Text by Geoffrey Smith
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Colour is central to Bonnard’s art but his working methods are also key to understanding his output. Bonnard never painted in front of his subject. His art is about memory. For him, to stand in front of a motif was a distraction. As he told one visitor towards the end of his life, ‘the presence of the object, of the motif, is a hindrance for the painter when he is painting. The point of departure for a painting being an idea’. Instead he relied on notes and sketches in his diary. It left him free to concentrate on his recollections of essential elements and to use whatever colour combinations felt right for a particular composition. He is quoted as saying that ‘Colour has an equally exact logic to that of form’.
One might expect that this master of colour was an exuberant character but he is quoted as saying ‘He who sings is not always joyful’. His dedication to his art was total and this seems to have taken its toll on many aspects of his life such as the rather claustrophobic relationship with his muse Maria Boursin (who he met 1893 and always used the pseudonym Marthe de Méligny). He eventually married her in 1925.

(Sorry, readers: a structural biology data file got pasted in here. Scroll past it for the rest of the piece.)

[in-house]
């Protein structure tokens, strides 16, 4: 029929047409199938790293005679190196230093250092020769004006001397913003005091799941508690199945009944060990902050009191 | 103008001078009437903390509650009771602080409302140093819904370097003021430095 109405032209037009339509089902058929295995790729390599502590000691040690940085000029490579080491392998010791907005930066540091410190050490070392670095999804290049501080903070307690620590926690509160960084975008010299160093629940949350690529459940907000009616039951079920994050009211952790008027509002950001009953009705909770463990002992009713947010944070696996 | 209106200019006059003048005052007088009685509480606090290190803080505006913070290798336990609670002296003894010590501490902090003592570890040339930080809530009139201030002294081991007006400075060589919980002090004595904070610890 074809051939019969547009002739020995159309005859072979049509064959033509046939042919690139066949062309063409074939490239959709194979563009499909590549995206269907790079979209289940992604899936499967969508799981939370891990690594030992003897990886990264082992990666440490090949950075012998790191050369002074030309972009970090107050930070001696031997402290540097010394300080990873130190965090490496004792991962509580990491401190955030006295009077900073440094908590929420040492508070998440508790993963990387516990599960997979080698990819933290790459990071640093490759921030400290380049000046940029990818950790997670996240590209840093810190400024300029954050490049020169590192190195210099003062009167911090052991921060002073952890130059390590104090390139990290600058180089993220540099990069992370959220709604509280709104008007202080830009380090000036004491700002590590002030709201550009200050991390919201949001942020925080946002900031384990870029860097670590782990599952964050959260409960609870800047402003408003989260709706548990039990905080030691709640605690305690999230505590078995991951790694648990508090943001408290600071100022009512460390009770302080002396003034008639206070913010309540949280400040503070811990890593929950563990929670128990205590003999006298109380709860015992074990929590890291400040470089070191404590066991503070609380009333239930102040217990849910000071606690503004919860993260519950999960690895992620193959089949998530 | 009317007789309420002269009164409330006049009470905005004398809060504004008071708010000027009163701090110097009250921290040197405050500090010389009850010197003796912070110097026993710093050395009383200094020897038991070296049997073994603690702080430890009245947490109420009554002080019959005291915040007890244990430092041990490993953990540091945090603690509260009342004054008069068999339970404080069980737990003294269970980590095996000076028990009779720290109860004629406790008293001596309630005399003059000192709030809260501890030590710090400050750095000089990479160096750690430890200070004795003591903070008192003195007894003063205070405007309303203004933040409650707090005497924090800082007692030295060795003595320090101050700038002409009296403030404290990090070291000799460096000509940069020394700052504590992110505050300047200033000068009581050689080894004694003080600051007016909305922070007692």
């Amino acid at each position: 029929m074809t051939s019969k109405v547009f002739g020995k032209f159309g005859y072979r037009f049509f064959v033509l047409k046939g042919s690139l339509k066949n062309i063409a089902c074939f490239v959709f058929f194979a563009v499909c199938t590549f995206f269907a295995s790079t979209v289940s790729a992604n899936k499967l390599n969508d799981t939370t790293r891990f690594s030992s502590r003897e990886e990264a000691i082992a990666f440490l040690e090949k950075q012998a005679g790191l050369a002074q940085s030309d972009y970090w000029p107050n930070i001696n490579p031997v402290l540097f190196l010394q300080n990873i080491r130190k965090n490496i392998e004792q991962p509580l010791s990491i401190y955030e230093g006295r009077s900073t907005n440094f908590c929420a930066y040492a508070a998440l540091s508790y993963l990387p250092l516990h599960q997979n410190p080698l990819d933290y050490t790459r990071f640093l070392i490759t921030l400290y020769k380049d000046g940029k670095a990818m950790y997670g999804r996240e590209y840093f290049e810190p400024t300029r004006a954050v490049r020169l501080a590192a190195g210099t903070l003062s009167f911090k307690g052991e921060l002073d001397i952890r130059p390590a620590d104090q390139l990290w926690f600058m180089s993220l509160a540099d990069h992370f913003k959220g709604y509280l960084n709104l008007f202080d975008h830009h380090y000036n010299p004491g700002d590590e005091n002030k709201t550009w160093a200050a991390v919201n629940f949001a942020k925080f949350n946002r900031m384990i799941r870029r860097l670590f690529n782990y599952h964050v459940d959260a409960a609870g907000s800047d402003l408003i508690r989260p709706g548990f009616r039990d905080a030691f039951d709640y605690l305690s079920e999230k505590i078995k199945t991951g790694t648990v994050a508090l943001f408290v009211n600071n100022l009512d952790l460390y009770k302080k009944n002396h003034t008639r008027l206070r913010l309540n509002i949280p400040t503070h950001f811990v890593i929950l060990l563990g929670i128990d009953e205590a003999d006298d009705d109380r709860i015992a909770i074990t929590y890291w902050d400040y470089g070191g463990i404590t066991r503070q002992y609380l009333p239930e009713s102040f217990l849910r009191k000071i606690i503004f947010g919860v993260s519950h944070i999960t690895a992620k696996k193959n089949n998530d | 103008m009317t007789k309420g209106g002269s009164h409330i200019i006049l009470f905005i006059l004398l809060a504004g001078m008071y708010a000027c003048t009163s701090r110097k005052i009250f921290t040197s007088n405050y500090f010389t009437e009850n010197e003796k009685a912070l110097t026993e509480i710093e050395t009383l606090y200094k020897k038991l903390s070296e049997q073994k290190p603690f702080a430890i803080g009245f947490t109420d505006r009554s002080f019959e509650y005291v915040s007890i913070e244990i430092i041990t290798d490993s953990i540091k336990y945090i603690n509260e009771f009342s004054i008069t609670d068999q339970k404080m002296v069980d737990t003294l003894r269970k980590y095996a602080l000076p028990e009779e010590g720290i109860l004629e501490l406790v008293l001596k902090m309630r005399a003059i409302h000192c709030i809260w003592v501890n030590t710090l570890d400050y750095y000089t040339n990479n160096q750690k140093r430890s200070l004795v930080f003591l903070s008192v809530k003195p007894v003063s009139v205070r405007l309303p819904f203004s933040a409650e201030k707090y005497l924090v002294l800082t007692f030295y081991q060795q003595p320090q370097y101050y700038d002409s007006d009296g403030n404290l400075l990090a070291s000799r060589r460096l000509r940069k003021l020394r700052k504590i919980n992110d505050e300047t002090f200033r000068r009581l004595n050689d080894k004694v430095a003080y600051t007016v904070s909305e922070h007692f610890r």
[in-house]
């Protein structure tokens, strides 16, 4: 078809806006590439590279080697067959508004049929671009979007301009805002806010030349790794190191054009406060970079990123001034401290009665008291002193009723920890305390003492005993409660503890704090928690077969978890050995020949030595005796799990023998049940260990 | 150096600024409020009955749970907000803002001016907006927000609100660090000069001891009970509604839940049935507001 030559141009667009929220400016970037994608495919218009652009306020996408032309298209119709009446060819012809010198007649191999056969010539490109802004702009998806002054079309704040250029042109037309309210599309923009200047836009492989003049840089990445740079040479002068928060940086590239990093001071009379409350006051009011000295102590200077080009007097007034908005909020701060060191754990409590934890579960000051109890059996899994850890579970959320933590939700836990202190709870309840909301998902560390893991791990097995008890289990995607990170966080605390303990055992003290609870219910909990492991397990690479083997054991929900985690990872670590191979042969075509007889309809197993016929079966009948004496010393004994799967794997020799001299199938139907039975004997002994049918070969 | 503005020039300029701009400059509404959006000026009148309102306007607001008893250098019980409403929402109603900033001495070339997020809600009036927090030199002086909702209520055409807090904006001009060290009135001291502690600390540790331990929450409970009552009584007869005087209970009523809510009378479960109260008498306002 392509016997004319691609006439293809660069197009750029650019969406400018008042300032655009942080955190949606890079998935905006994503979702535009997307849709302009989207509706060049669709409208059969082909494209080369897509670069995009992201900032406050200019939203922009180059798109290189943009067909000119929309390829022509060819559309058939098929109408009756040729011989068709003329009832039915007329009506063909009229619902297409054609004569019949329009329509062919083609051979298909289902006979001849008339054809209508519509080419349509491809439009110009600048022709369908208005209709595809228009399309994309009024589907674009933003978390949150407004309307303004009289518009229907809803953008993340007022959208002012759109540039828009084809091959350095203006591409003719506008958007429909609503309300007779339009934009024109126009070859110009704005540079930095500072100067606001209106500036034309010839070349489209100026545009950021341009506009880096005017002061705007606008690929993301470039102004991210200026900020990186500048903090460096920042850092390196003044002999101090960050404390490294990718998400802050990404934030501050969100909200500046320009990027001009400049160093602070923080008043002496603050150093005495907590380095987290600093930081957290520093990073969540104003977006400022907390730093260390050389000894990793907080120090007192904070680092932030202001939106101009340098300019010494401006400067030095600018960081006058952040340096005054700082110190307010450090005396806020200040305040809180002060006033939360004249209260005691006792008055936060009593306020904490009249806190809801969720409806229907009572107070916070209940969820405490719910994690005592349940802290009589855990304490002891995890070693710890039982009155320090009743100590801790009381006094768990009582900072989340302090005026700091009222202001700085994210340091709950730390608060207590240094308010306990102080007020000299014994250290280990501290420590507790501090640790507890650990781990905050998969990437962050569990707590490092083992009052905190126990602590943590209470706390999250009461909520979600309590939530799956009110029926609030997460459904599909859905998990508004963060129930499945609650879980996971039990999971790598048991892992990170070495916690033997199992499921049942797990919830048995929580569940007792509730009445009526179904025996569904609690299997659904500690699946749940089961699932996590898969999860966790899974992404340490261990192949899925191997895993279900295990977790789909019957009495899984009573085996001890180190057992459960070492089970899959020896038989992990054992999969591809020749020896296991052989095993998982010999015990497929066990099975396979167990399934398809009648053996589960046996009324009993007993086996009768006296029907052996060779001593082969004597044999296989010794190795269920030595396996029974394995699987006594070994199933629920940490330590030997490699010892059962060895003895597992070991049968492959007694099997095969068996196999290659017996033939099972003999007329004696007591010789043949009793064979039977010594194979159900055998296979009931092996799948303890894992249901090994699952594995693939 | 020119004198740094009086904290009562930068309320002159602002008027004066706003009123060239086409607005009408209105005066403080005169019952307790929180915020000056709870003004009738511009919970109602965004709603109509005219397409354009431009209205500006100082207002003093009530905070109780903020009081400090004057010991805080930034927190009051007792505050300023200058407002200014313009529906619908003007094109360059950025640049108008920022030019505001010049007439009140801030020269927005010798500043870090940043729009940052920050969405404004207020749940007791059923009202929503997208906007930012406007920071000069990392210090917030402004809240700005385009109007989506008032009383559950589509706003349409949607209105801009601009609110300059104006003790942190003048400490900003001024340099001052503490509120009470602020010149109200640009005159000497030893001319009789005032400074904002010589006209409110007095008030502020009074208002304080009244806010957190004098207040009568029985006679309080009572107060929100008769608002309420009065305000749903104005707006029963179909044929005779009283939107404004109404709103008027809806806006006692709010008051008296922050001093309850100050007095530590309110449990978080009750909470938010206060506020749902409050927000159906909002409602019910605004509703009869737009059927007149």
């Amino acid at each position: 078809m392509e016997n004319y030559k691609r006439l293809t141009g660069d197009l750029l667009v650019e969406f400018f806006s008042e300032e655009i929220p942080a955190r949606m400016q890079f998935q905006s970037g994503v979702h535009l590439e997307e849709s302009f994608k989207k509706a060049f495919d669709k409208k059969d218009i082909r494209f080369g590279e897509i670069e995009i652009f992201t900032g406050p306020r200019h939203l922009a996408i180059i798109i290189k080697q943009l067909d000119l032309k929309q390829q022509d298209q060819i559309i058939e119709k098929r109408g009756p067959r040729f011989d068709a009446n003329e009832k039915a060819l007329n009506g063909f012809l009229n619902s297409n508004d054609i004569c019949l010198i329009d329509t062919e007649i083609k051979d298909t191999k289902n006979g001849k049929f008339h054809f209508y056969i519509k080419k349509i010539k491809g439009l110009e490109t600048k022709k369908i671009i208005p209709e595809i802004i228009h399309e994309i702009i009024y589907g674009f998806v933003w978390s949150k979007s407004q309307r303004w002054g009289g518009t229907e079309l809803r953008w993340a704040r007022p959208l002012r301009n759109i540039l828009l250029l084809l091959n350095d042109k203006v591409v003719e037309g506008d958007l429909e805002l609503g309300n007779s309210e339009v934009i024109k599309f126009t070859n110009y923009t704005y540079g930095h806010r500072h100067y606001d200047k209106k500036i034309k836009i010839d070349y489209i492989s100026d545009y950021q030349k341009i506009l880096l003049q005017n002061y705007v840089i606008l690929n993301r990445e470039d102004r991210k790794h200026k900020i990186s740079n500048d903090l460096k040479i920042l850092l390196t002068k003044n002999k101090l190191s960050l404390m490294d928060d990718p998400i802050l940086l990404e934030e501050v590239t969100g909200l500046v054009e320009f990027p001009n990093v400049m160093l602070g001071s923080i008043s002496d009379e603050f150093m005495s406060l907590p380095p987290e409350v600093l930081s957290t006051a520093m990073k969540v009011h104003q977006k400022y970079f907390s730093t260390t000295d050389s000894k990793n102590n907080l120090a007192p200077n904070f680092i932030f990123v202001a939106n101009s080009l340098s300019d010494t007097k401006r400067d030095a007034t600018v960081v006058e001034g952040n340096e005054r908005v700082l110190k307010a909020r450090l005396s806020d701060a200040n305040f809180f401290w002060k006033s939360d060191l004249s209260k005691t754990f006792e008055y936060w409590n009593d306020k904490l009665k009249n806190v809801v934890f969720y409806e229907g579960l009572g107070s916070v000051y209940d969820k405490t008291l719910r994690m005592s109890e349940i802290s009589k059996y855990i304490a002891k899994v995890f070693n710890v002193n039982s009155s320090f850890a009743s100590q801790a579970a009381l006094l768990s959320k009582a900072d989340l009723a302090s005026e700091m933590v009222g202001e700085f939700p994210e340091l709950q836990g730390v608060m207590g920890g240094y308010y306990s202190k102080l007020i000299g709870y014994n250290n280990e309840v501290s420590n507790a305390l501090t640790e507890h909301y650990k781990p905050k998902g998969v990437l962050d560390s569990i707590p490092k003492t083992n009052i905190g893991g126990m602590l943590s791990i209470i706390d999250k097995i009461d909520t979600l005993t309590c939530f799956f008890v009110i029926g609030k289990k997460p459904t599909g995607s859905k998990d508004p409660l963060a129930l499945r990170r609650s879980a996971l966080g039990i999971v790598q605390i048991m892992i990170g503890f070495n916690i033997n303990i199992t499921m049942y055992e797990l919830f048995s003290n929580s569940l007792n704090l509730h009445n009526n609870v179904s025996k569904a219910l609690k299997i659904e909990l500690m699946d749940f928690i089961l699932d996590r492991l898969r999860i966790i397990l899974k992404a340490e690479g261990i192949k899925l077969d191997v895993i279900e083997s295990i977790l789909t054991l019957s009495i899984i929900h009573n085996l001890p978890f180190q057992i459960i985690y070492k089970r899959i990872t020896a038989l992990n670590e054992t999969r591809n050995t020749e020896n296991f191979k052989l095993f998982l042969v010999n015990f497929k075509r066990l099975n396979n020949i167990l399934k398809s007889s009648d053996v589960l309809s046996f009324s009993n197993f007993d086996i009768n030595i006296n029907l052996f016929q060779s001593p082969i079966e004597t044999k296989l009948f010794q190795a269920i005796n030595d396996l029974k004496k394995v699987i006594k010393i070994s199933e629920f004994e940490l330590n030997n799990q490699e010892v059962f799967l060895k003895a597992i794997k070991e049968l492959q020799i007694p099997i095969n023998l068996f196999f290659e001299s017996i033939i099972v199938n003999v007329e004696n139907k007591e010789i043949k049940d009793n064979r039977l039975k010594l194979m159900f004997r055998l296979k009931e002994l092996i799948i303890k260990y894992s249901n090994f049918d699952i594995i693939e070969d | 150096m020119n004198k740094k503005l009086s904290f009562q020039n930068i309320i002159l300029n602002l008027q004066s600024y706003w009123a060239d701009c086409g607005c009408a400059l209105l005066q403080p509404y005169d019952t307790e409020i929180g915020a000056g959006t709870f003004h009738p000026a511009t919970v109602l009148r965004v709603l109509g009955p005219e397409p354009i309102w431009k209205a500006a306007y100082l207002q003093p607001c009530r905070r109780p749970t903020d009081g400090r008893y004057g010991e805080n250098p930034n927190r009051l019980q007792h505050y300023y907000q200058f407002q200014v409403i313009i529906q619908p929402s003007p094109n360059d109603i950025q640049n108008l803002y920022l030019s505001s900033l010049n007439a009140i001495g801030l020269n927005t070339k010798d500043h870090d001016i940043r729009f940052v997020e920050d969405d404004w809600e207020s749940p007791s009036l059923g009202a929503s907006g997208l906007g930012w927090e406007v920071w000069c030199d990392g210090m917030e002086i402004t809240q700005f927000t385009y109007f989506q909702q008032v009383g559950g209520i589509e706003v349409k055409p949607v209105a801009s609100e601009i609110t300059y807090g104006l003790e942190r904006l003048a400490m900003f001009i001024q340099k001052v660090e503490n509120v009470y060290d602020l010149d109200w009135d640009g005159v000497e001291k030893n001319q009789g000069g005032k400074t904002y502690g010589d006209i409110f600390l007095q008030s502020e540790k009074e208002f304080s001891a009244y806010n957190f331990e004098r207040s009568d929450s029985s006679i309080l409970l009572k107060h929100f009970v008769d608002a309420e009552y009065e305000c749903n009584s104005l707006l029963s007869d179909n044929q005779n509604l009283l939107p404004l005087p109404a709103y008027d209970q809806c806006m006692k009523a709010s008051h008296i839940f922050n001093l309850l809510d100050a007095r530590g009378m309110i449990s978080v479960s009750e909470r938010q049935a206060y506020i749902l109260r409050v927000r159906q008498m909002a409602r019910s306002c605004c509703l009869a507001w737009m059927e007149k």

The year after Bonnard bought his house at Vernonnet he painted one of his best loved canvasses – Dining Room in the Country. It is one of a series of related works illustrating this room. The door leading to the garden is open as are the double windows revealing an idyllic landscape bathed in evening light. Marthe leans into the room, immersed in a reverie – two cats are her companions, occupying the two chairs. A large circular table fills much of the room painted in a bluish lilac colour which is echoed in the open door and the jug on the sideboard. The walls of the room are a terracotta-orange which morphs into a crimson beneath the window but appears again in the large chair by the window and the windosill. A darker lilac is used for the diaphanous curtain flanking the open door.
The influences on his work are from the previous generation – Gauguin, Degas, Monet and Seurat but Bonnard’s reputation was at its height in 1933 when, after visiting a retrospective exhibition at Bernheim-Jeune in Paris, a critic announced that many were ‘considering him as the greatest master of our time’. This is perhaps an extreme view considering the wealth of talent then working in France (Picasso and Matisse to mention just two) but it does correctly place Bonnard as one of the foremost artists of the first half of the twentieth century.
Image: Wikimedia Commons
1913 Giorgio de Chirico: The Melancholy of a Beautiful Day, Brussels, Musées Royaux des Beaux-Arts
1913 Henri Matisse: Window at Tangier, Moscow, Pushkin Museum
1913 Giacomo Balla: Flight of the Swallows, New York, MOMA